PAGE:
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Wednesday, 07 February 2018 15:05

It’s alive! – ‘Making the Monster’

Mary Shelley’s “Frankenstein; or, the Modern Prometheus” was published in 1818. In the two centuries since, it has taken its place as one of the most iconic works of science fiction and gothic horror in the history of Western literature. It has become a cultural touchstone, a familiar landmark for anyone navigating the realm of popular culture. When you say “Frankenstein,” everyone knows to what you’re referring.

But while the novel is a work of pure invention, it came about in a world where many of the ideas it put forth were viewed as plausible. The environment in which Shelley lived at that time was an ideal breeding ground to give birth to such a tale.

“Making the Monster: The Science Behind Mary Shelley’s Frankenstein” (Bloomsbury Sigma, $27) is author and scientist Kathryn Harkup’s effort to give a sense of perspective on the world into which Shelley’s iconic tale was brought, to shine a light on the scientific conventions and societal mores that served as the foundation upon which the classic story was built.

Published in Tekk

Of all our major sports, baseball is the one with the longest history. All that history means that on a singular level, there’s room for a lot of interesting things to happen. It’s like the adage about infinite monkeys and infinite typewriters eventually producing “Hamlet” – do something long enough and you’ll eventually get some singular results.

Joe Cox’s latest book “The Immaculate Inning: Unassisted Triple Plays, 40/40 Seasons, and the Stories Behind Baseball’s Rarest Feats” (Lyons Press, $27.95) recounts some of those singular moments. Some are just one game (or even one play) while others consist of longer stretches and even full seasons, but they all share at least one commonality: you don’t see them every day.

Published in Sports

The best short fiction embraces the limitations of the form and turns them into foundational strengths. There’s a power in brevity that many writers can never fully harness, their work coming off as either overwritten or clumsily truncated.

But when someone displays a true mastery, literary brilliance often follows.

And so it is with “The Largesse of the Sea Maiden” (Random House, $27), a quintet of stories from the late Denis Johnson that explore the writer’s longstanding fascination with the freaks and fakes that exist on the fringes of society. Each one of these five tales can be held up as a masterpiece and a masterclass, powerfully evocative and poetically emotive even as the unsavory seediness and/or deliberate disconnect displayed by the characters bubbles and oozes to the surface.

Published in Buzz
Wednesday, 17 January 2018 13:45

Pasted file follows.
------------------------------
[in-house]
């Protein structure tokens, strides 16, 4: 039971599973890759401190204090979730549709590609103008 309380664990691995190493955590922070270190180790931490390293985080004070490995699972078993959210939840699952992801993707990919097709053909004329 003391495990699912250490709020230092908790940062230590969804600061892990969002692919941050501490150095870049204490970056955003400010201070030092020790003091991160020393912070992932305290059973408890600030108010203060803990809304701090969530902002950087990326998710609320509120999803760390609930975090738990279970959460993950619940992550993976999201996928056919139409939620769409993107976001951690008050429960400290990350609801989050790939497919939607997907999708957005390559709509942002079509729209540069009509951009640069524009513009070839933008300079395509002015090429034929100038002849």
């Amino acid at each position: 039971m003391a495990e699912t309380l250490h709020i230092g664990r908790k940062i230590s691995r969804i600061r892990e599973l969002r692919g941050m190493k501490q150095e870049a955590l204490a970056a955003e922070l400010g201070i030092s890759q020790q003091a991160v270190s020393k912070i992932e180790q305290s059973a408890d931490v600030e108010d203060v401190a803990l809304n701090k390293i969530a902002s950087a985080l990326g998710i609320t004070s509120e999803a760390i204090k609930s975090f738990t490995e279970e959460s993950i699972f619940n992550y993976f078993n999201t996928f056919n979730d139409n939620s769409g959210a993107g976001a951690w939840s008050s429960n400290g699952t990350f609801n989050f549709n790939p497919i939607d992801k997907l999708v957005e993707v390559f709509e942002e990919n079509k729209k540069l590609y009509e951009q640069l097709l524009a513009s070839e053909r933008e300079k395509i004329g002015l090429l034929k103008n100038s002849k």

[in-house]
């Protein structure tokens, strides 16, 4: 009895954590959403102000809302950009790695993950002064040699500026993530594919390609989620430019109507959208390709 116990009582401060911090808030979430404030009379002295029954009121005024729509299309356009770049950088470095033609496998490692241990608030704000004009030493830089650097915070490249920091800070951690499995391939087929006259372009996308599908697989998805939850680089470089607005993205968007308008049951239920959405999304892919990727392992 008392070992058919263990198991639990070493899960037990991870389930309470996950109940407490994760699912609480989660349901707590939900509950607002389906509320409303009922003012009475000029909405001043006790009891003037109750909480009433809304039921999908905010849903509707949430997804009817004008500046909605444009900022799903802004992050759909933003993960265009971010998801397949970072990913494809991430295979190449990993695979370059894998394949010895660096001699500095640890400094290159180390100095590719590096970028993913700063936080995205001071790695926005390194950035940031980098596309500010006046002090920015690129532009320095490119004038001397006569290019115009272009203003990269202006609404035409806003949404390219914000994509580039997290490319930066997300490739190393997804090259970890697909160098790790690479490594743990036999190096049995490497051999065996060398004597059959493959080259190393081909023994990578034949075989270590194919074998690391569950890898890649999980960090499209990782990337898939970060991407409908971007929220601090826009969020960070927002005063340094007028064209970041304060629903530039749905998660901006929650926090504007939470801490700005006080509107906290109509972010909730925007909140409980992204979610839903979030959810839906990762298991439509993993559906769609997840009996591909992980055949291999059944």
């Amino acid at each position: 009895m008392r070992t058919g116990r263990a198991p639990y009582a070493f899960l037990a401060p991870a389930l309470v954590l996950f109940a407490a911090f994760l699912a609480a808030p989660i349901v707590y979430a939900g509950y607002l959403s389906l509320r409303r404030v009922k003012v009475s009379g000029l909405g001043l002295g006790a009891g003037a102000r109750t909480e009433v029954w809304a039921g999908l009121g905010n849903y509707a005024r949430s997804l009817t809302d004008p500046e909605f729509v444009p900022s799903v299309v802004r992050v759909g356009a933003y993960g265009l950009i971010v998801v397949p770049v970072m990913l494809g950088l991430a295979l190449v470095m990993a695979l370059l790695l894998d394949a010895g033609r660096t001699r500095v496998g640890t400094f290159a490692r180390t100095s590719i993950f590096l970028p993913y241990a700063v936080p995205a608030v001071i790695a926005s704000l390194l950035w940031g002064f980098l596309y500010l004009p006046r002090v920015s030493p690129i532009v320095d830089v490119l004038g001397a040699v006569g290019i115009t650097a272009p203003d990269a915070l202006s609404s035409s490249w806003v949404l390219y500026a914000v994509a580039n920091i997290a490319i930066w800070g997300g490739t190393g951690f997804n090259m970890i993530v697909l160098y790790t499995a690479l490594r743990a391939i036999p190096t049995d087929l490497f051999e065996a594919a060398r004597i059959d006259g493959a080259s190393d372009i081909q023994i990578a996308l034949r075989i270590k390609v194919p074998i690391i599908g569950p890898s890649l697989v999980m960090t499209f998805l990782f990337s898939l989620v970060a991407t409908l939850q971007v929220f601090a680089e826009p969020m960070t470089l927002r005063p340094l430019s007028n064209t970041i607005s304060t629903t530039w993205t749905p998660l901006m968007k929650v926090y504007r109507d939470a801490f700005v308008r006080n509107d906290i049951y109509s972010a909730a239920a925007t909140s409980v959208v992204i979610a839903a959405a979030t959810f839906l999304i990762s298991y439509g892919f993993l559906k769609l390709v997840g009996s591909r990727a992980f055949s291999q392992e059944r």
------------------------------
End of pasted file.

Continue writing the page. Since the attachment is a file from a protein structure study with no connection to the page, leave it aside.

Antarctic adventure – ‘The Stowaway’

What would you be willing to do to gain the opportunity to experience an adventure of a lifetime? What risks would you take to take part in something historic? How far would you go? Would you travel to the ends of the earth?

For Billy Gawronski, the answer to that last question was “Yes.”

Published in Adventure

We all want to get the most out of the lives we live. But how might your life’s path change if someone told you the day on which it would end?

Published in Buzz
Wednesday, 06 December 2017 12:05

‘The Forever Ship’ a fitting ending

Novel marks finale of excellent speculative trilogy

Published in Buzz
Wednesday, 06 December 2017 11:51

Faerie and the fair - ‘Heart of the Fae’

Fantasy romance reimagines a classic tale

Published in Buzz
Wednesday, 15 November 2017 12:20

Fly me to the moon – ‘Artemis’

Few debut novelists achieve the kind of success that Andy Weir did. “The Martian” was one of those books that captures the collective imagination. From Weir’s self-publishing of the novel in 2011 to Crown Publishing’s purchase and re-release of the book in 2014 to the commercially and critically triumphant 2015 film adaptation, “The Martian” has been wildly successful in every way.

But then the question becomes: What next?

Published in Buzz

Debut novel an entertaining flight of fantasy fancy

Published in Buzz

It takes a special kind of creative self-awareness to allow a story to be exactly as long as it needs to be. The temptation to either heavily inflate or drastically cut a word count in order to fit within certain generally accepted literary parameters is significant, so it’s impressive when a writer is capable of staying utterly true to the tale.

Joe Hill has embraced that notion with his latest book “Strange Weather” (William Morrow, $27.99), a collection of four short novels. Rather than force these narratives to be more than what they are, Hill simply tells the stories as they wish to be told. They’re lean and sharp, with nary an ounce of prosaic fat on any of their bones.

And oh yeah – they’re all excellent.

Published in Buzz
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